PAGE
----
Thursday, March 4, 2010

Wuhan: the Land of Opportunity

After a series of unfortunate events at various airports, I have finally arrived at Huazhong Normal University in Wuhan—with my luggage! I eagerly began classes today and am very excited to continue them. I’ll have more on that in the future, though.

I will be living in the international student dorm for the next five months (see pic below), though it sounds like I will have to move to the new dorm as soon as it opens because I’m supposed to be in a two-person room with a roommate since I’m here on scholarship. In the mean time I’m living in a room by myself because there are no more available.

Though I’m here to immerse myself in the Chinese language and culture, I think I’ve met more people from other countries than from China thus far—Egypt, Ivory Coast, Cape Verde, Rwanda, Samoa, South Korea, and the list goes on.

Recently, however, I had the opportunity to get away from the international community into the national community—and it got my heart pounding. As I waded through streams of Chinese people…as I spoke with street vendors as they prepared my $0.70 (U.S.) lunch…as I got lost in a conversation with a woman while trying to buy an SIM card for my phone…I couldn’t help but realize how ripe this city is with opportunity.

At any moment of my choosing I can strike up a conversation in Chinese—though I might not get far. At many moments I must strike up a conversation in Chinese—or I won’t get anywhere. In nearly every corner, alley, shop, taxi, restaurant, hallway, bus, and building there is at least one opportunity—and probably many more—to practice and learn Chinese, not to mention all my classes are taught only in Chinese.

Indeed, there are two sides to the coin. There are endless opportunities to give, as well. But I think this has been more plain to me than the former. Only now am I really beginning to feel the opportunity-ness (yes, I did it) of this city in regards to how it can affect my language abilities.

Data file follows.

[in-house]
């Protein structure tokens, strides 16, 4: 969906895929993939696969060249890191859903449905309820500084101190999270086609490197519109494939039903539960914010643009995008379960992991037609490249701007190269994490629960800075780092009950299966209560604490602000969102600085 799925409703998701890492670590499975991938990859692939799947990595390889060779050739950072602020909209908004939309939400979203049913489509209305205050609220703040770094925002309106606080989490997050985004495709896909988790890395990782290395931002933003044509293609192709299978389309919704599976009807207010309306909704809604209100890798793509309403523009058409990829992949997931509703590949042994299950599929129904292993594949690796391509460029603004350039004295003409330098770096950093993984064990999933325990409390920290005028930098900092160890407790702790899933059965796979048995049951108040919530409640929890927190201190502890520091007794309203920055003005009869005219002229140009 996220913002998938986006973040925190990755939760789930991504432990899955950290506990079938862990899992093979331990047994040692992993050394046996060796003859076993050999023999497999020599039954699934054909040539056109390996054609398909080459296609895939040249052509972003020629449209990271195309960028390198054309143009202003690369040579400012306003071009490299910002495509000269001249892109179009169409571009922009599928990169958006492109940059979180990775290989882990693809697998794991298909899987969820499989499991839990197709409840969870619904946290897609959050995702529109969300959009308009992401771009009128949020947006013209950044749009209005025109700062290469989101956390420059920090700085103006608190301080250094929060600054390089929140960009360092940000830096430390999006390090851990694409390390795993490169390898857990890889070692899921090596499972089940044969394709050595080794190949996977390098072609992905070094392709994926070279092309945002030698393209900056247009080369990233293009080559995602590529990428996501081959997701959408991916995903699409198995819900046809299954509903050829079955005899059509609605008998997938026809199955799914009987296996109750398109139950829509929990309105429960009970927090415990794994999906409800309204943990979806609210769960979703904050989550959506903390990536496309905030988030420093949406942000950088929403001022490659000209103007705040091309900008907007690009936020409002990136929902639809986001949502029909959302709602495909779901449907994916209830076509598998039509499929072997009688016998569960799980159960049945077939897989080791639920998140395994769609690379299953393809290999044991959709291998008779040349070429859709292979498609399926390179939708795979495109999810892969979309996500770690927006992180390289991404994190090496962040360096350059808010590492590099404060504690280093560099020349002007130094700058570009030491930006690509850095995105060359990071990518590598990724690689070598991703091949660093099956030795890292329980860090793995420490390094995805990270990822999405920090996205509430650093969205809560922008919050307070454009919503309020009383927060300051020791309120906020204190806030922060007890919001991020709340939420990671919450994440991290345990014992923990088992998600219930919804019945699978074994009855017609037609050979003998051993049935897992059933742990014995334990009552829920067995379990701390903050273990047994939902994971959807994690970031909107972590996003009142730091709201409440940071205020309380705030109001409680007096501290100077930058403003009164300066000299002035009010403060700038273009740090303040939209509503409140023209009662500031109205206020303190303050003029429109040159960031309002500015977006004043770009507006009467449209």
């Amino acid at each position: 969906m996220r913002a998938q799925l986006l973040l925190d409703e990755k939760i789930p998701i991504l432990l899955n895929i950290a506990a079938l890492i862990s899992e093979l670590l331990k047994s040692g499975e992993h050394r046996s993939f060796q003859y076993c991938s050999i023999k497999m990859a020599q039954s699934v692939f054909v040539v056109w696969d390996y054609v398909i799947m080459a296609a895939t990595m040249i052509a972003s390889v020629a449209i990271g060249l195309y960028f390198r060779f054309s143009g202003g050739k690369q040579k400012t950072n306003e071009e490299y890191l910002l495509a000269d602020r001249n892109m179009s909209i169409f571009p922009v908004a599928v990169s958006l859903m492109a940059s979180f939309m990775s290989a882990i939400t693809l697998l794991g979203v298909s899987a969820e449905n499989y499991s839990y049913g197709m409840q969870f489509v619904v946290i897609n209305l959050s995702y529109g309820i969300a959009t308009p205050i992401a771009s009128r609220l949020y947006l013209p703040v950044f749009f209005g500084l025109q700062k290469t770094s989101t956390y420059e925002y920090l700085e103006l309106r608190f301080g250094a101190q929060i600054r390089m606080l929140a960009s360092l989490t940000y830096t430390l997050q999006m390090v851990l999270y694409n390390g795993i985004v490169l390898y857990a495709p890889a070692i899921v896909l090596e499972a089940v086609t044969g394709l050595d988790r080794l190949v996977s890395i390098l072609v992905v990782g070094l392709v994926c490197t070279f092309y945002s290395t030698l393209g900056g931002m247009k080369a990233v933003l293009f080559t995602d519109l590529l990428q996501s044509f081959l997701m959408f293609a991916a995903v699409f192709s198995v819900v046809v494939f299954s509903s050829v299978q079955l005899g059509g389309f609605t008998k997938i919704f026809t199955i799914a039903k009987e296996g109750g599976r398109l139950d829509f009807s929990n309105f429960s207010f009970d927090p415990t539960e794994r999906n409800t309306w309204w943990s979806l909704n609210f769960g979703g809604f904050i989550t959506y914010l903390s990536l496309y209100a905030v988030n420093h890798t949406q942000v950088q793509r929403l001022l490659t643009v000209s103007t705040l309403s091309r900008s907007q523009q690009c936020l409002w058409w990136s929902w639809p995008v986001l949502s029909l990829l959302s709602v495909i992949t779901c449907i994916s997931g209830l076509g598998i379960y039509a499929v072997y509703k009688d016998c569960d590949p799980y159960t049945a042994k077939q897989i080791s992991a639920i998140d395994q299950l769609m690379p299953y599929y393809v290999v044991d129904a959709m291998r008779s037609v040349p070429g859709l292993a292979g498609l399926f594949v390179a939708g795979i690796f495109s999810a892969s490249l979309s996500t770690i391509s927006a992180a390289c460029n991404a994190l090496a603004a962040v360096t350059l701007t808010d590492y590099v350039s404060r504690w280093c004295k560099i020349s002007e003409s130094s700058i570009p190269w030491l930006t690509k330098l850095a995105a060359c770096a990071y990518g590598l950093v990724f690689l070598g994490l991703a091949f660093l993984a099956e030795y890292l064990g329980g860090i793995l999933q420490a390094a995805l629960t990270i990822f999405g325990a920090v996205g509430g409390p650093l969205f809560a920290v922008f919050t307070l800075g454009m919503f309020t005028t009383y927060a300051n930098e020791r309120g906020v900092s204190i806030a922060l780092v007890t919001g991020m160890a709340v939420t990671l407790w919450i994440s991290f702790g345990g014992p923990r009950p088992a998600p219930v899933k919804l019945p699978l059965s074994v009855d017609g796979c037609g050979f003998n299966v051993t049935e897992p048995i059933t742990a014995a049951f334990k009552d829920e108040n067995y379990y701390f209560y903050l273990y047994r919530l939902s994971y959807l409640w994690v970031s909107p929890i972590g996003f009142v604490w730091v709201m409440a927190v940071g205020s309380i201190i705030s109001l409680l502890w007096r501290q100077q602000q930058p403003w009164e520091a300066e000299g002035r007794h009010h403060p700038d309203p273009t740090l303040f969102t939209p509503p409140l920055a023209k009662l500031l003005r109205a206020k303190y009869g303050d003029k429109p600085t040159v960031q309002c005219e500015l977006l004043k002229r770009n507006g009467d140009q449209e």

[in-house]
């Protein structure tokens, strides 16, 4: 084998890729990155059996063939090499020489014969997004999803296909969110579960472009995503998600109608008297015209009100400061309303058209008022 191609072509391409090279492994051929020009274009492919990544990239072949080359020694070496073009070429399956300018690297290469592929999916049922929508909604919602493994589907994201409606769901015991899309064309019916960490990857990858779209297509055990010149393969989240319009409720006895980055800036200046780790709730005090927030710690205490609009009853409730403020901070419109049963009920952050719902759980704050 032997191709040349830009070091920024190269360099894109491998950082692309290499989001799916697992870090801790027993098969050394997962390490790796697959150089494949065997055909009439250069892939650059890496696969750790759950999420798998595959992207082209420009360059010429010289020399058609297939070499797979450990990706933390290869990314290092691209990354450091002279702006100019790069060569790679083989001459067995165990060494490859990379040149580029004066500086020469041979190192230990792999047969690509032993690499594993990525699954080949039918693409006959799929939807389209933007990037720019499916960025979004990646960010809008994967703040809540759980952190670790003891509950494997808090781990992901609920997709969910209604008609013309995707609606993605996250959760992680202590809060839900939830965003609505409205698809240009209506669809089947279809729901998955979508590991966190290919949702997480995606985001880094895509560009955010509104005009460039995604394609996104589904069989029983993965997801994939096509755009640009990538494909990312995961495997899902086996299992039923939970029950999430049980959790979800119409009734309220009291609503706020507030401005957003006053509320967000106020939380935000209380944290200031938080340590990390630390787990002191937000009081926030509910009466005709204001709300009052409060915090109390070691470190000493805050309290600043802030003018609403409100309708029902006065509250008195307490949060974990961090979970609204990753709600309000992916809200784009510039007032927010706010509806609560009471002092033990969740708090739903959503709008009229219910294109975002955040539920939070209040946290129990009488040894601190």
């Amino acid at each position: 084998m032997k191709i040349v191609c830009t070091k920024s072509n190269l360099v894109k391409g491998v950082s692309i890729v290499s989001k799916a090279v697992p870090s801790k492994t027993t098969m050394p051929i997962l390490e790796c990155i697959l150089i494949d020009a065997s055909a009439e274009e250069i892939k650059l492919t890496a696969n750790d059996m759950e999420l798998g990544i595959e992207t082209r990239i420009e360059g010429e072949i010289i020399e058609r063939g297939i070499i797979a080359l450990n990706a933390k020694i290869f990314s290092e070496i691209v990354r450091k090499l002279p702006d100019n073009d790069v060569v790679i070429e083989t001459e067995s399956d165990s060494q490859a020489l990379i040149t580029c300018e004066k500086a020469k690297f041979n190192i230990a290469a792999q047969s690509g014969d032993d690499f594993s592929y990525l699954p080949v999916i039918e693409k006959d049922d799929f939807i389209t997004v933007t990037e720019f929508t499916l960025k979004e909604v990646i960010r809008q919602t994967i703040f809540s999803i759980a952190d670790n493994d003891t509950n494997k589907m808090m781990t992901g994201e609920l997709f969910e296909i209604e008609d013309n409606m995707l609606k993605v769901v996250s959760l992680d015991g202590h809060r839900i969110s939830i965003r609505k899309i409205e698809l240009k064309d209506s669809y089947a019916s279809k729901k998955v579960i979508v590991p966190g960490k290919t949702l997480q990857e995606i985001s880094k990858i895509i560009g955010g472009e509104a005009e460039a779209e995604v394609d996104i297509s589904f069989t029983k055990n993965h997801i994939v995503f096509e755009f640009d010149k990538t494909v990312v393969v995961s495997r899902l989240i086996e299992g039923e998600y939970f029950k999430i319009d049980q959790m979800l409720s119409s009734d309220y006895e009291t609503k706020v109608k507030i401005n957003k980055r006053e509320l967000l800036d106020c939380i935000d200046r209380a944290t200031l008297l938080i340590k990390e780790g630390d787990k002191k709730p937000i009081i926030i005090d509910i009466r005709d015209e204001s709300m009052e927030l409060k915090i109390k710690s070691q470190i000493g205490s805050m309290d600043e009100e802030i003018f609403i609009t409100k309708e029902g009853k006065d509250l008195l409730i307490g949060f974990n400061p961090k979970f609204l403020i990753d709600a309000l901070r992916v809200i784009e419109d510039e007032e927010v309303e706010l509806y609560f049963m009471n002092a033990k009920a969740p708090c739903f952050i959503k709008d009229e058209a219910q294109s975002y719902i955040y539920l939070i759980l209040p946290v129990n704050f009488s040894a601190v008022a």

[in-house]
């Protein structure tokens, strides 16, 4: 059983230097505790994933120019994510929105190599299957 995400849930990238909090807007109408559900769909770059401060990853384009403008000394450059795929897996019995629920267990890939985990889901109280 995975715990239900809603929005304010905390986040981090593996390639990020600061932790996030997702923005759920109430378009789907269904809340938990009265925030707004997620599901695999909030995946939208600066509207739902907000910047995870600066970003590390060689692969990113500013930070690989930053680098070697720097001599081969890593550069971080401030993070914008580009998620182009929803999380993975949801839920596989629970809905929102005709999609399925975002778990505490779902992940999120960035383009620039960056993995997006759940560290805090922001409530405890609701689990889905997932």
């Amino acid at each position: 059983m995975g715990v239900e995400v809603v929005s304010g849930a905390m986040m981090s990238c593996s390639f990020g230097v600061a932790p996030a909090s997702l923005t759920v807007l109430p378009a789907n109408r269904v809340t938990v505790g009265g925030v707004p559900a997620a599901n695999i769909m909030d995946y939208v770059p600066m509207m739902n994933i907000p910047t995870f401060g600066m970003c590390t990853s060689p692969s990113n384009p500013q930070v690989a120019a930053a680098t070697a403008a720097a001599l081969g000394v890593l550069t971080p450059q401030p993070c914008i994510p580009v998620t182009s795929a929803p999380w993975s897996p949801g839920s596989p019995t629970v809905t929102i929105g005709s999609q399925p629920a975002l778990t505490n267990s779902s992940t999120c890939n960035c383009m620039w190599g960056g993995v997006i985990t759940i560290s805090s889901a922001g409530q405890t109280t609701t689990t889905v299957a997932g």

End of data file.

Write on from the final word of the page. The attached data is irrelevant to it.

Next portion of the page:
So, now it begins. I hope to wean myself from the comforts of international dorm life and venture deep into the unknown, uncharted depths of this vibrant city.


  1. Brent, how wonderful to hear from you first hand. I am also so excited for you as you live among the Chinese people. The children are darling and I"ll bet they can teach you a lot of Chinese language. Besides they are so natural where the adults are probably more guarded. I'm amazed at the dorm. I had no idea there would be that many international students. The weather here today is perfect. We are going to the opera in Manhattan tonight and then back tomorrow for the girls BB game. The season is then over and we move on to the post season tournaments. I suppose you heard that KU beat KSU on Wednesday. They put up a good fight however.

    Take care and we'll look forward to hearing from you soon.


  2. Brent,

    This might be a question that everyone else knows the answer, but in the title of the school you are studying at, it is called a Normal University. What is the difference? Is there a difference?


  3. Sorry for the delayed response. I had the same question! Apparently, a "normal" university is one that specializes in training teachers...but I've never heard of a "normal" university until I came here.